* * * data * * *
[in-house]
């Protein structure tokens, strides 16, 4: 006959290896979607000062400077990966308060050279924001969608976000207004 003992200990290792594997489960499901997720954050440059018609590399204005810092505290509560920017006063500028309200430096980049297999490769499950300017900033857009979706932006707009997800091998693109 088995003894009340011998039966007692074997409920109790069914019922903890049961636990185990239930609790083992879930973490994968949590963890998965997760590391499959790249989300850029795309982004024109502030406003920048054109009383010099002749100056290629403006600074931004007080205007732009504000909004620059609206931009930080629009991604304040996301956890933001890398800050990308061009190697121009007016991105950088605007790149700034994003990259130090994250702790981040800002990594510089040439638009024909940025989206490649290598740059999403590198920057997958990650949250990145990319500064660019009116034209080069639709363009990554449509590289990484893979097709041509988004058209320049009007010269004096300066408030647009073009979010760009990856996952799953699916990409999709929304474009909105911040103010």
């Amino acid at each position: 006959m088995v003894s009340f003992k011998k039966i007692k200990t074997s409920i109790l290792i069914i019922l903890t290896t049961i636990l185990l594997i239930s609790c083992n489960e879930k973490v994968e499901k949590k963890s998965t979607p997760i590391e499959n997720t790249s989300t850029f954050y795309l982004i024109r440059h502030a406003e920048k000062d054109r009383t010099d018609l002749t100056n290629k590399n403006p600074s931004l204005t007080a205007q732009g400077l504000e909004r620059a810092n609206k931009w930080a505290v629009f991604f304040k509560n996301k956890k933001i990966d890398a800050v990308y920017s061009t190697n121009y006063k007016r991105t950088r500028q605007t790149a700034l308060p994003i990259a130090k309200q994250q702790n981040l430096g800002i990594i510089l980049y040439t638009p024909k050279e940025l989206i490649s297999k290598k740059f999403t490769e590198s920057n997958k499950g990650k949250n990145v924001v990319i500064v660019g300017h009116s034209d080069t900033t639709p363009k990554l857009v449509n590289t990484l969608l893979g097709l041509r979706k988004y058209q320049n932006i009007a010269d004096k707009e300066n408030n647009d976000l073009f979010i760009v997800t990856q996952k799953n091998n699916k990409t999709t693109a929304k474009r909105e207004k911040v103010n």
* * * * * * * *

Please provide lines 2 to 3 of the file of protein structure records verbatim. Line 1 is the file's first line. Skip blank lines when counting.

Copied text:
């Protein structure tokens, strides 16, 4: 006959290896979607000062400077990966308060050279924001969608976000207004 003992200990290792594997489960499901997720954050440059018609590399204005810092505290509560920017006063500028309200430096980049297999490769499950300017900033857009979706932006707009997800091998693109 088995003894009340011998039966007692074997409920109790069914019922903890049961636990185990239930609790083992879930973490994968949590963890998965997760590391499959790249989300850029795309982004024109502030406003920048054109009383010099002749100056290629403006600074931004007080205007732009504000909004620059609206931009930080629009991604304040996301956890933001890398800050990308061009190697121009007016991105950088605007790149700034994003990259130090994250702790981040800002990594510089040439638009024909940025989206490649290598740059999403590198920057997958990650949250990145990319500064660019009116034209080069639709363009990554449509590289990484893979097709041509988004058209320049009007010269004096300066408030647009073009979010760009990856996952799953699916990409999709929304474009909105911040103010």
């Amino acid at each position: 006959m088995v003894s009340f003992k011998k039966i007692k200990t074997s409920i109790l290792i069914i019922l903890t290896t049961i636990l185990l594997i239930s609790c083992n489960e879930k973490v994968e499901k949590k963890s998965t979607p997760i590391e499959n997720t790249s989300t850029f954050y795309l982004i024109r440059h502030a406003e920048k000062d054109r009383t010099d018609l002749t100056n290629k590399n403006p600074s931004l204005t007080a205007q732009g400077l504000e909004r620059a810092n609206k931009w930080a505290v629009f991604f304040k509560n996301k956890k933001i990966d890398a800050v990308y920017s061009t190697n121009y006063k007016r991105t950088r500028q605007t790149a700034l308060p994003i990259a130090k309200q994250q702790n981040l430096g800002i990594i510089l980049y040439t638009p024909k050279e940025l989206i490649s297999k290598k740059f999403t490769e590198s920057n997958k499950g990650k949250n990145v924001v990319i500064v660019g300017h009116s034209d080069t900033t639709p363009k990554l857009v449509n590289t990484l969608l893979g097709l041509r979706k988004y058209q320049n932006i009007a010269d004096k707009e300066n408030n647009d976000l073009f979010i760009v997800t990856q996952k799953n091998n699916k990409t999709t693109a929304k474009r909105e207004k911040v103010n």